Tuesday, February 19, 2013

Takes One to Know One

Do your children have any traits that make you think, "Really? That was the one they had to inherit?" I know my husband and I think that all the time. As we watch our boys' personalities and tendencies emerge, there are some things that seem like a mirror image of ourselves. And some of those things are going to take a bit of effort before the edges are softened. Persistence is one of them. Here's an interaction I had with my oldest the other day while making Valentines.

"Hey bud, please keep your chair on the ground. No tipping backwards."

"Why can't I tip my chair backwards?"

"You could tip and fall or you could break the chair," I said knowing I was only fueling his next rebuttal.

"No I won't. I'll be really really careful."

"Drop it pal. You can't do it"

"Maybe I can do it just a little bit. Like this," he said as he tilted the chair once again.

"Look, you can't tilt your chair. Do it again, even a little bit, and you'll need to work standing up."

"Why?"

I'll spare you the rest. I'm tired just typing it. This question and answer continues no matter what I say to try and keep it at bay. He will try to talk me out of every decision big or small. He asks me to explain my reasoning for every decision, big or small. His need to understand is so great that it takes over his entire being.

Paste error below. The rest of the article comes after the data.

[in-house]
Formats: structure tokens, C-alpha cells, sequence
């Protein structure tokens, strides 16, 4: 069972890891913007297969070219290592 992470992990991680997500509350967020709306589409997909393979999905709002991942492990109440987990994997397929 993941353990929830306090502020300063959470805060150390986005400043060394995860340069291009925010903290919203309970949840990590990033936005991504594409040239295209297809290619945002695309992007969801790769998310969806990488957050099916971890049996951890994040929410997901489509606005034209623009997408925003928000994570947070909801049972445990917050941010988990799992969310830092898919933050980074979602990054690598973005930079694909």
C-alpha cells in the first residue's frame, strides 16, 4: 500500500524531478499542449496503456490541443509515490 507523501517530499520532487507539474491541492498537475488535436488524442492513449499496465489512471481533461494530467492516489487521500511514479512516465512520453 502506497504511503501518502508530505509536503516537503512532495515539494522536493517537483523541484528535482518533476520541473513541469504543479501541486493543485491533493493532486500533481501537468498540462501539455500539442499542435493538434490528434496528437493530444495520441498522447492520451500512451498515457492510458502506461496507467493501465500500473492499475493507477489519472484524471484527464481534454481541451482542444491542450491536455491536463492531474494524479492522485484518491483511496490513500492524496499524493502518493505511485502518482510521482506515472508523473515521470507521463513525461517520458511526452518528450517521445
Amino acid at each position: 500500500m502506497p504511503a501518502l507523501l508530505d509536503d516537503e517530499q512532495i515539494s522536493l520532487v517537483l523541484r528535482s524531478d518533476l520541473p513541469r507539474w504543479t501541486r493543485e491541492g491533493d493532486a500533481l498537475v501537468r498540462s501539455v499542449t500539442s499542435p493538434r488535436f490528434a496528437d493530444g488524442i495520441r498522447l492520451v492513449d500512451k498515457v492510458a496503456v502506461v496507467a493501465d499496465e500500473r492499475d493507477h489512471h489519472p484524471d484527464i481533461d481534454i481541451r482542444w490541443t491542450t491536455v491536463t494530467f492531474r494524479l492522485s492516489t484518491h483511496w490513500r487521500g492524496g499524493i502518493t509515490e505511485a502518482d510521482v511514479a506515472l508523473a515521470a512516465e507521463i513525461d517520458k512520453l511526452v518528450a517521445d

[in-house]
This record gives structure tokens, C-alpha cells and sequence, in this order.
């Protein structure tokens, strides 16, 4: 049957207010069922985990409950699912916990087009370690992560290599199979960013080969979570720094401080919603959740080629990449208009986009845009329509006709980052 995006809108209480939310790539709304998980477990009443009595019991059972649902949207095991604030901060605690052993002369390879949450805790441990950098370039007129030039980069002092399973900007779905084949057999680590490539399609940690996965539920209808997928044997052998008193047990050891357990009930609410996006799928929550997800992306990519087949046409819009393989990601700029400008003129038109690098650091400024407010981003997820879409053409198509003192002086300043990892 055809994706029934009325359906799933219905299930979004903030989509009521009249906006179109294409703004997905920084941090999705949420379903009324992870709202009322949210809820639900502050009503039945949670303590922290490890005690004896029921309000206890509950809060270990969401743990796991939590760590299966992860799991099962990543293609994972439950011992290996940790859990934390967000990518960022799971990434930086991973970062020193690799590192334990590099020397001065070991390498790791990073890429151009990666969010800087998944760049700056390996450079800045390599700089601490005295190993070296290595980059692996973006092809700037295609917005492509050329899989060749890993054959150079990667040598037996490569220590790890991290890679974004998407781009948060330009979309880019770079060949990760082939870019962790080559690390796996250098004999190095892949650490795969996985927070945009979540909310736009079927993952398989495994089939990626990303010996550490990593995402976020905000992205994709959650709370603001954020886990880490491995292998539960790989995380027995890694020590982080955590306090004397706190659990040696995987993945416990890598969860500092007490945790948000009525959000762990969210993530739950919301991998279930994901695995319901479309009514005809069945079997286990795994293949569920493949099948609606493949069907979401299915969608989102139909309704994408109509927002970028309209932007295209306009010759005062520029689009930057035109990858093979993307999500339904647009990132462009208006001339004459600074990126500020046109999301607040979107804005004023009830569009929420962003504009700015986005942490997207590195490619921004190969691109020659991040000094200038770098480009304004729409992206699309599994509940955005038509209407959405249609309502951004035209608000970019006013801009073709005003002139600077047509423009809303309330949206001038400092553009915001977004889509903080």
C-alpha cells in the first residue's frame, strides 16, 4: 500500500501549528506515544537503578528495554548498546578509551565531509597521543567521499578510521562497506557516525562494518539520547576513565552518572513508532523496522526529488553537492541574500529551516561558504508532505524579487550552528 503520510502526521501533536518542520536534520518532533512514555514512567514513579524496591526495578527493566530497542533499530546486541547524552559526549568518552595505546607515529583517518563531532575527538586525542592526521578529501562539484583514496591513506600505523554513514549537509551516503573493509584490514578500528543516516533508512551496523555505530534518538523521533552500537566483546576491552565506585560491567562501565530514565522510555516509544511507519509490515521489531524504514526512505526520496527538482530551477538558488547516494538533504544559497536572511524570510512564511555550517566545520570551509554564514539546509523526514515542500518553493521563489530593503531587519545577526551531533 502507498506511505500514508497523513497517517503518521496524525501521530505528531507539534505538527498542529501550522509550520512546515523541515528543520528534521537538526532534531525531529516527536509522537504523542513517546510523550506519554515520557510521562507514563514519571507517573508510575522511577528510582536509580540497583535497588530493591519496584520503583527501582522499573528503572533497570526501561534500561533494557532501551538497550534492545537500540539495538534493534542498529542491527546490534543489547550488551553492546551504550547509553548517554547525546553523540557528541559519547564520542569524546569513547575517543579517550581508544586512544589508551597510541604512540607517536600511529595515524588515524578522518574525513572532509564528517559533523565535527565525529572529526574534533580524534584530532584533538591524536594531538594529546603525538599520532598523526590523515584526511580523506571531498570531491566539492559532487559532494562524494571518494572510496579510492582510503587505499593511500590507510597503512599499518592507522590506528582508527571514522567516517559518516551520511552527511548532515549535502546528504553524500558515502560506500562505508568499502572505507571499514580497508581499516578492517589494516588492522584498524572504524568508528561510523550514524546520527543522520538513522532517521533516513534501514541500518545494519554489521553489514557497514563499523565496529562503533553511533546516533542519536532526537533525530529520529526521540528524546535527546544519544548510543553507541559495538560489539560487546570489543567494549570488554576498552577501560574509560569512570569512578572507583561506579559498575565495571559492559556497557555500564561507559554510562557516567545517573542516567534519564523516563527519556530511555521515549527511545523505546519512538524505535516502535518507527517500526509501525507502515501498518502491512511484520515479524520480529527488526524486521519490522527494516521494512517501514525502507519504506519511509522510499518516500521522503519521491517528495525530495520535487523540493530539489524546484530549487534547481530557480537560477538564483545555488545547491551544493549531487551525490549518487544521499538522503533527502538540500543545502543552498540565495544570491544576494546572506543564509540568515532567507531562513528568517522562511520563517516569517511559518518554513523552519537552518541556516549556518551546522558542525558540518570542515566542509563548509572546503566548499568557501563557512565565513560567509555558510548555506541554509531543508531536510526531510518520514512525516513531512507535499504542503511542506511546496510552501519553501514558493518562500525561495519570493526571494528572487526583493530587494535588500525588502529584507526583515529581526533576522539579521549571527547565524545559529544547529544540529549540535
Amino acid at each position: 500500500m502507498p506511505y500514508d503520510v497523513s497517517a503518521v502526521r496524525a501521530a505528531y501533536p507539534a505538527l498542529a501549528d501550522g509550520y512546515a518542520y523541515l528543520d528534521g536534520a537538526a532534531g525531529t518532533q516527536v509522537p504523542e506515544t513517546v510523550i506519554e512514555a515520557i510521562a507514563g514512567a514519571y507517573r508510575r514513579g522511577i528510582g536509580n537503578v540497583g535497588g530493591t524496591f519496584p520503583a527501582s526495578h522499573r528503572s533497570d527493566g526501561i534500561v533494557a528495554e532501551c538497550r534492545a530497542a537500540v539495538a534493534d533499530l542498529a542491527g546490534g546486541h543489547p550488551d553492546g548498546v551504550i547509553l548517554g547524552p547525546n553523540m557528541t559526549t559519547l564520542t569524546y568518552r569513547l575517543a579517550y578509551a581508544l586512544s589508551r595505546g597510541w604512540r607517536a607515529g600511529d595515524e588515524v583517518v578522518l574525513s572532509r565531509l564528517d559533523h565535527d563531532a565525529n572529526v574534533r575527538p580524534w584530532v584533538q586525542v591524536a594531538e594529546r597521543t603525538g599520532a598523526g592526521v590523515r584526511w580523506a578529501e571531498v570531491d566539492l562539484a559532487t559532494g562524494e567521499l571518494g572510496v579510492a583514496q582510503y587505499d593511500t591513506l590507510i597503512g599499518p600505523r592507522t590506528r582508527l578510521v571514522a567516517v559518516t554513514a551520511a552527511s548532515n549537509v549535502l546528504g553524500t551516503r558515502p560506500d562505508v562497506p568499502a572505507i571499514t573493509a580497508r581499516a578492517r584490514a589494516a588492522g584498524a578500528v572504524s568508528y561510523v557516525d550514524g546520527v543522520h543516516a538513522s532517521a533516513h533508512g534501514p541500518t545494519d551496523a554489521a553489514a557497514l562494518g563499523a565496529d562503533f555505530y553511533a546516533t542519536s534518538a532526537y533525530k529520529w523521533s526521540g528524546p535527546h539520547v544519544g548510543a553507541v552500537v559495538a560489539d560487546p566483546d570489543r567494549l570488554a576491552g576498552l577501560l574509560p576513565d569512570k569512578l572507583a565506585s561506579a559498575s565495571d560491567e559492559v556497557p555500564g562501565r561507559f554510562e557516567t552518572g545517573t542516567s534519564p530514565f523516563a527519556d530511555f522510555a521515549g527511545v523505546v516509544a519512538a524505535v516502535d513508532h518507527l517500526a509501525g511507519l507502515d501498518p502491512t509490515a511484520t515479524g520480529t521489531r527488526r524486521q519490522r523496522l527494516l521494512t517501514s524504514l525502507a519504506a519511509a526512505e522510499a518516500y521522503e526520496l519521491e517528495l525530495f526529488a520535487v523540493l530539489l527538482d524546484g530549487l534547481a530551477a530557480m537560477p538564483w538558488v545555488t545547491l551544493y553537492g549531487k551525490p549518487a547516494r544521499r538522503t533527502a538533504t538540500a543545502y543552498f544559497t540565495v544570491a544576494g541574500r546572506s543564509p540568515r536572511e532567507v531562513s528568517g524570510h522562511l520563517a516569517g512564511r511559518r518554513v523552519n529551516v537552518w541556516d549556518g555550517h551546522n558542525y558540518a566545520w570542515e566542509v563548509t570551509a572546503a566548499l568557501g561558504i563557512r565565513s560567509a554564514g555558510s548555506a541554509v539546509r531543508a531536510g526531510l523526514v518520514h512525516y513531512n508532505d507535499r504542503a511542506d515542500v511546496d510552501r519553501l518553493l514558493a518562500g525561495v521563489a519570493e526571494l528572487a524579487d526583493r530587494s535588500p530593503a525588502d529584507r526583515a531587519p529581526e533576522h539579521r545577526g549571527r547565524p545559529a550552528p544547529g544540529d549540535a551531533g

"You know how you have a checklist of things to do during the day?" my husband said in an attempt to help me understand the behavior. "Well, he only has one thing on his checklist. Even if it's something as small as tilting his chair. That's all he wants to do. That's all that matters to him. He will do anything to cross that item off of his list," he shared.

Spoken like someone who has a bit of persistence in him, too. Takes one to know one, right? But because my husband is persistent, a great many good things have happened in his life. He fights for what he believes in, including his family. He is a tremendous success in his career. He has clarity and drive. He knows what he wants and goes after it without hesitation. And I know, with his help, I can channel my son's persistence toward things that matter. Things that will shape his life and those around him in a positive way.

I will tough out the great inquisition, hold firm on my decisions and lean on my husband when I need insight into this driven little soul. Hopefully, in the end, he will turn out just like his daddy.

What characteristics do your kids have that could be turned into a positive? How can you use your spouse as an anchor to help you understand your children more?

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